It’s fine to list yourself as “married” in the info section, for instance, but don’t necessarily feel that you have to put down a link to your significant other. If you have young children, for their protection and privacy, Dixson recommends you don’t include their names anywhere in the bio or in pictures of them that you decide to share.

Oh, and a word about age. While you may want to include your birthday on your Facebook profile, so people can message you on the big day, you should exclude the birth year, Dixson says. Your friends and family know how old you are, and there’s no reason for your professional ones to know.

3. Posting content, links, and news

Thoughtful: Post content that highlights your personal interests and your professional areas of expertise. A marketing professional might post some interesting links for a relevant trade publication he or she wanted to share, for example. Posting personal picture slideshows is fine – again, within reason. You clearly want to avoid the aforementioned pitfalls of displaying shots of wild revelry.

But for all the agony about what’s acceptable and what’s not, remember that offering contacts a decent glimpse into what makes you you can have business benefits. “It strengthens relationships,” Dixson says. “It really helps establish connections. People like to do business with people they know.”

Thoughtless: Spamming people is a big no-no, as it can irrevocably ruin your social capital. It’s great to be so passionate about things in both your professional life and personal life that you feel compelled to share it with people who are important to you, but remember that people can only take so much time out of their day.

Also, don’t assume they care about every little thing in your personal life. People know you’re proud of your kids, for example, and that speaks to your commitment as a parent. Yet you need to know when to draw the line somewhere in how much they want to hear.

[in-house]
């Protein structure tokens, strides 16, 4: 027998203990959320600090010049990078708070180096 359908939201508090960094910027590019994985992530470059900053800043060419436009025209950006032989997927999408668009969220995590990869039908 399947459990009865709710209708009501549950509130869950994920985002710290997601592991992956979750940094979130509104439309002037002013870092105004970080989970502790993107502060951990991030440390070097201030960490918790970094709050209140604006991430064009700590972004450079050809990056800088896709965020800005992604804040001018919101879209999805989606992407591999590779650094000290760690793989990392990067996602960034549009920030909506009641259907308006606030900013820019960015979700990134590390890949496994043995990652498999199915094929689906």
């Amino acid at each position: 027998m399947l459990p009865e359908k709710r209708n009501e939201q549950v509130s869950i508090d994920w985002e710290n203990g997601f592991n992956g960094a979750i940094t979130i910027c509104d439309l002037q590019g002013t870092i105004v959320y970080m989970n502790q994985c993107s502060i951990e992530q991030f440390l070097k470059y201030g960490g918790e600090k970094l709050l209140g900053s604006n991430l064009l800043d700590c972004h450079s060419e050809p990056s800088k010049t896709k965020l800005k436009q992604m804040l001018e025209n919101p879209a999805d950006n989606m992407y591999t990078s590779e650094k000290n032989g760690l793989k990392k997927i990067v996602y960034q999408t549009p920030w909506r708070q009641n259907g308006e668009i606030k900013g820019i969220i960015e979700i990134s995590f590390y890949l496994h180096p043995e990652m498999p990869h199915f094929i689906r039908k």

Definitely keep your romantic break-ups and get-togethers in private forums, like e-mails, IMs and (who still uses it anymore?) the phone.

Oh, and this one should be self-explanatory: don’t go flapping your gums about your company’s affairs.

4. Talking to One vs. Many

Thoughtful: Posing a question to your entire network is OK, provided it’s relevant to all of them, or at least won’t be viewed as a nuisance. For instance, you might ask, “Getting a new phone. iPhone or BlackBerry?”

Such a question will be relevant to a lot of folks who have gone through the same issue. The key is, if you’re on the receiving end and want to weigh in on such an issue, be sure to respond to that person only – unless it’s been made clear that he or she wants your comments public. This way, you avoid spamming people.

Thoughtless: Know that self-satisfied guy who unrelentingly decides to hit reply-all to every group e-mail that’s sent in your company? You don’t want to be that guy on social networks. On Facebook, one of the most utilized features is the Wall.

It’s a fun place to leave publicly displayed messages and a bit of witty banter. However, making specific plans with a person on the Wall, for example, is rude to that person’s other profile visitors. Too many times, you see “let’s get a drink at 5 today” posted to someone’s Wall. Unless you want to include all of that person’s friends in on the social engagement, there’s no reason not to pose that question in the private messaging section of Facebook (or any social network for that matter; Twitter, for instance, has the direct message function).

5. Watching Your Tone

Thoughtful: It’s important to keep a polite and measured tone on social networks; after all, the mainstream ones like Facebook are an extension of our lives in real life (that’s not necessarily the case in virtual worlds, but that’s a whole other topic). Say things you’d feel comfortable saying in person, and avoid inside jokes that only a few of your contacts would understand.

Thoughtless: With a social network that is fairly open, nobody is really going to be impressed when you post inside jokes that they don’t understand; in fact, you run the risk of insulting people if they think you’re making some veiled or coded comment about them.

Remember, within most social networks, you can set up private groups where those kinds of exchanges will not only be more appropriate, but also encouraged. “It’s better to be clear than clever,” Dixson says. “Don’t expect people to get it. Be very explicit.”

Finally, sarcastic humor and anger can be dangerous in social network postings, just as they are in e-mail messages. Think twice before sharing.

C.G. Lynch © 2008 CXO Media Inc.